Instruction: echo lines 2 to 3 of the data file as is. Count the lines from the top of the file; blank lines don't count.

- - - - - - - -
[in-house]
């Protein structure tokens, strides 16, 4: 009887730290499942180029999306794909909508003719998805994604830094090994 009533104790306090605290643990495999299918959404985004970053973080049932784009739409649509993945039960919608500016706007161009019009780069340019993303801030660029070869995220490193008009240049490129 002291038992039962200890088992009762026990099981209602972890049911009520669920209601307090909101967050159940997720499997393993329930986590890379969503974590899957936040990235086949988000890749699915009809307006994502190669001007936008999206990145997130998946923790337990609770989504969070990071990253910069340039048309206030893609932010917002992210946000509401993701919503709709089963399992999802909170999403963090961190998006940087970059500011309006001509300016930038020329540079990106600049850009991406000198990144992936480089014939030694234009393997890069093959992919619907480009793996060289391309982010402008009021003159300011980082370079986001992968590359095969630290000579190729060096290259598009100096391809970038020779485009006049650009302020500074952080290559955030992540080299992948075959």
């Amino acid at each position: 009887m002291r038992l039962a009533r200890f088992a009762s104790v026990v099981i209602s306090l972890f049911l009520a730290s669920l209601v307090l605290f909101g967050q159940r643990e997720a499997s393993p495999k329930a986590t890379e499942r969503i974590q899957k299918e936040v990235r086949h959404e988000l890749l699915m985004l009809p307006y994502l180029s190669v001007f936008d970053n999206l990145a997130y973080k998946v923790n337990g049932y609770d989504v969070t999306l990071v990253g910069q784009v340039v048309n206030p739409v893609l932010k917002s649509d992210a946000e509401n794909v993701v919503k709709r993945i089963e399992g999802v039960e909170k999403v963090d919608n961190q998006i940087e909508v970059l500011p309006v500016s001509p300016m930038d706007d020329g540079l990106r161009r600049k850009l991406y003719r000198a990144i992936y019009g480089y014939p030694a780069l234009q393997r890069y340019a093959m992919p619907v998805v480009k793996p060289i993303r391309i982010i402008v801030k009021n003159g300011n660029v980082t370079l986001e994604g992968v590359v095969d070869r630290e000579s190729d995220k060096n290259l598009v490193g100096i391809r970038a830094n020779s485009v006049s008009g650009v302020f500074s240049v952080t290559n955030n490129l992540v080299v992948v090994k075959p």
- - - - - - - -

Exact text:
């Protein structure tokens, strides 16, 4: 009887730290499942180029999306794909909508003719998805994604830094090994 009533104790306090605290643990495999299918959404985004970053973080049932784009739409649509993945039960919608500016706007161009019009780069340019993303801030660029070869995220490193008009240049490129 002291038992039962200890088992009762026990099981209602972890049911009520669920209601307090909101967050159940997720499997393993329930986590890379969503974590899957936040990235086949988000890749699915009809307006994502190669001007936008999206990145997130998946923790337990609770989504969070990071990253910069340039048309206030893609932010917002992210946000509401993701919503709709089963399992999802909170999403963090961190998006940087970059500011309006001509300016930038020329540079990106600049850009991406000198990144992936480089014939030694234009393997890069093959992919619907480009793996060289391309982010402008009021003159300011980082370079986001992968590359095969630290000579190729060096290259598009100096391809970038020779485009006049650009302020500074952080290559955030992540080299992948075959």
């Amino acid at each position: 009887m002291r038992l039962a009533r200890f088992a009762s104790v026990v099981i209602s306090l972890f049911l009520a730290s669920l209601v307090l605290f909101g967050q159940r643990e997720a499997s393993p495999k329930a986590t890379e499942r969503i974590q899957k299918e936040v990235r086949h959404e988000l890749l699915m985004l009809p307006y994502l180029s190669v001007f936008d970053n999206l990145a997130y973080k998946v923790n337990g049932y609770d989504v969070t999306l990071v990253g910069q784009v340039v048309n206030p739409v893609l932010k917002s649509d992210a946000e509401n794909v993701v919503k709709r993945i089963e399992g999802v039960e909170k999403v963090d919608n961190q998006i940087e909508v970059l500011p309006v500016s001509p300016m930038d706007d020329g540079l990106r161009r600049k850009l991406y003719r000198a990144i992936y019009g480089y014939p030694a780069l234009q393997r890069y340019a093959m992919p619907v998805v480009k793996p060289i993303r391309i982010i402008v801030k009021n003159g300011n660029v980082t370079l986001e994604g992968v590359v095969d070869r630290e000579s190729d995220k060096n290259l598009v490193g100096i391809r970038a830094n020779s485009v006049s008009g650009v302020f500074s240049v952080t290559n955030n490129l992540v080299v992948v090994k075959p």